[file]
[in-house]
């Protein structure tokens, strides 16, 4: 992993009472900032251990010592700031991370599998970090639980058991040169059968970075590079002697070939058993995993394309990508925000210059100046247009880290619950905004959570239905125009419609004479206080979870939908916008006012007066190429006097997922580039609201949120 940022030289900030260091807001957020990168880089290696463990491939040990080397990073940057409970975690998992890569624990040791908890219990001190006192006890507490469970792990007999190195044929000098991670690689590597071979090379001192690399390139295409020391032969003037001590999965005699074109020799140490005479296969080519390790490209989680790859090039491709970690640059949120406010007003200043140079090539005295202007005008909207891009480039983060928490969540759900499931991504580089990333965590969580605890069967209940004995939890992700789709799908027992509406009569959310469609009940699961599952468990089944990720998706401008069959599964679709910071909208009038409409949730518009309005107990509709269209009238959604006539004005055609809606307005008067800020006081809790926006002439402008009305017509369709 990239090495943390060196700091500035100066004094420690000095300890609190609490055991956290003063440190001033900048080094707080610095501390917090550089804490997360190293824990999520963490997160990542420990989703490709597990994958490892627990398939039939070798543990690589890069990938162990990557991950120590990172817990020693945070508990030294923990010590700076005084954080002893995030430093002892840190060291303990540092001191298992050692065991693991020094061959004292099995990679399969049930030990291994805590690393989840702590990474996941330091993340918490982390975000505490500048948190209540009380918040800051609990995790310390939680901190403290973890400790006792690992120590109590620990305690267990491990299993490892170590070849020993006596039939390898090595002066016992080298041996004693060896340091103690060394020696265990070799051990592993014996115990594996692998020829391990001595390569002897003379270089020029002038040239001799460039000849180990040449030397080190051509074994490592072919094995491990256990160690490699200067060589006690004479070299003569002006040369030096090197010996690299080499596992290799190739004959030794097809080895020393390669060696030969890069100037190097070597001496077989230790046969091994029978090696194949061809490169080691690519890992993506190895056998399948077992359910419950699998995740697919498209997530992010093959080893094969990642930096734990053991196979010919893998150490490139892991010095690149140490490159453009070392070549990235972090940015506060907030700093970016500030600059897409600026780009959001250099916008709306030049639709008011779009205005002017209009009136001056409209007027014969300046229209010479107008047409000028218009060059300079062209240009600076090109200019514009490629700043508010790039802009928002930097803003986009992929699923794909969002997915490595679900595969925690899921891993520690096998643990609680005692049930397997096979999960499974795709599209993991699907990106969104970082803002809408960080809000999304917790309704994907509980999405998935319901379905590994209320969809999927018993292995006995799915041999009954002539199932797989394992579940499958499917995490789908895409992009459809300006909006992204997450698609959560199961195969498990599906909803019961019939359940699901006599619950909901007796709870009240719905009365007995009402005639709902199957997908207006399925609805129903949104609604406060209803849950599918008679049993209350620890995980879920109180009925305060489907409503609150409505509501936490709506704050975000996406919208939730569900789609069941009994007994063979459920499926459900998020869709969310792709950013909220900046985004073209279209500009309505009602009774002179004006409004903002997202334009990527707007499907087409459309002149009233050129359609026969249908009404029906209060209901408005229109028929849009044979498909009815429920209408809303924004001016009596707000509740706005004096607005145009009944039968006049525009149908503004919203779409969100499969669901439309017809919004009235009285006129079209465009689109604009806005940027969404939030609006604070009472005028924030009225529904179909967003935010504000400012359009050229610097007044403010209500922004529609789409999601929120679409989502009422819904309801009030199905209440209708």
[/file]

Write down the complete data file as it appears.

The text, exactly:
[in-house]
């Protein structure tokens, strides 16, 4: 992993009472900032251990010592700031991370599998970090639980058991040169059968970075590079002697070939058993995993394309990508925000210059100046247009880290619950905004959570239905125009419609004479206080979870939908916008006012007066190429006097997922580039609201949120 940022030289900030260091807001957020990168880089290696463990491939040990080397990073940057409970975690998992890569624990040791908890219990001190006192006890507490469970792990007999190195044929000098991670690689590597071979090379001192690399390139295409020391032969003037001590999965005699074109020799140490005479296969080519390790490209989680790859090039491709970690640059949120406010007003200043140079090539005295202007005008909207891009480039983060928490969540759900499931991504580089990333965590969580605890069967209940004995939890992700789709799908027992509406009569959310469609009940699961599952468990089944990720998706401008069959599964679709910071909208009038409409949730518009309005107990509709269209009238959604006539004005055609809606307005008067800020006081809790926006002439402008009305017509369709 990239090495943390060196700091500035100066004094420690000095300890609190609490055991956290003063440190001033900048080094707080610095501390917090550089804490997360190293824990999520963490997160990542420990989703490709597990994958490892627990398939039939070798543990690589890069990938162990990557991950120590990172817990020693945070508990030294923990010590700076005084954080002893995030430093002892840190060291303990540092001191298992050692065991693991020094061959004292099995990679399969049930030990291994805590690393989840702590990474996941330091993340918490982390975000505490500048948190209540009380918040800051609990995790310390939680901190403290973890400790006792690992120590109590620990305690267990491990299993490892170590070849020993006596039939390898090595002066016992080298041996004693060896340091103690060394020696265990070799051990592993014996115990594996692998020829391990001595390569002897003379270089020029002038040239001799460039000849180990040449030397080190051509074994490592072919094995491990256990160690490699200067060589006690004479070299003569002006040369030096090197010996690299080499596992290799190739004959030794097809080895020393390669060696030969890069100037190097070597001496077989230790046969091994029978090696194949061809490169080691690519890992993506190895056998399948077992359910419950699998995740697919498209997530992010093959080893094969990642930096734990053991196979010919893998150490490139892991010095690149140490490159453009070392070549990235972090940015506060907030700093970016500030600059897409600026780009959001250099916008709306030049639709008011779009205005002017209009009136001056409209007027014969300046229209010479107008047409000028218009060059300079062209240009600076090109200019514009490629700043508010790039802009928002930097803003986009992929699923794909969002997915490595679900595969925690899921891993520690096998643990609680005692049930397997096979999960499974795709599209993991699907990106969104970082803002809408960080809000999304917790309704994907509980999405998935319901379905590994209320969809999927018993292995006995799915041999009954002539199932797989394992579940499958499917995490789908895409992009459809300006909006992204997450698609959560199961195969498990599906909803019961019939359940699901006599619950909901007796709870009240719905009365007995009402005639709902199957997908207006399925609805129903949104609604406060209803849950599918008679049993209350620890995980879920109180009925305060489907409503609150409505509501936490709506704050975000996406919208939730569900789609069941009994007994063979459920499926459900998020869709969310792709950013909220900046985004073209279209500009309505009602009774002179004006409004903002997202334009990527707007499907087409459309002149009233050129359609026969249908009404029906209060209901408005229109028929849009044979498909009815429920209408809303924004001016009596707000509740706005004096607005145009009944039968006049525009149908503004919203779409969100499969669901439309017809919004009235009285006129079209465009689109604009806005940027969404939030609006604070009472005028924030009225529904179909967003935010504000400012359009050229610097007044403010209500922004529609789409999601929120679409989502009422819904309801009030199905209440209708």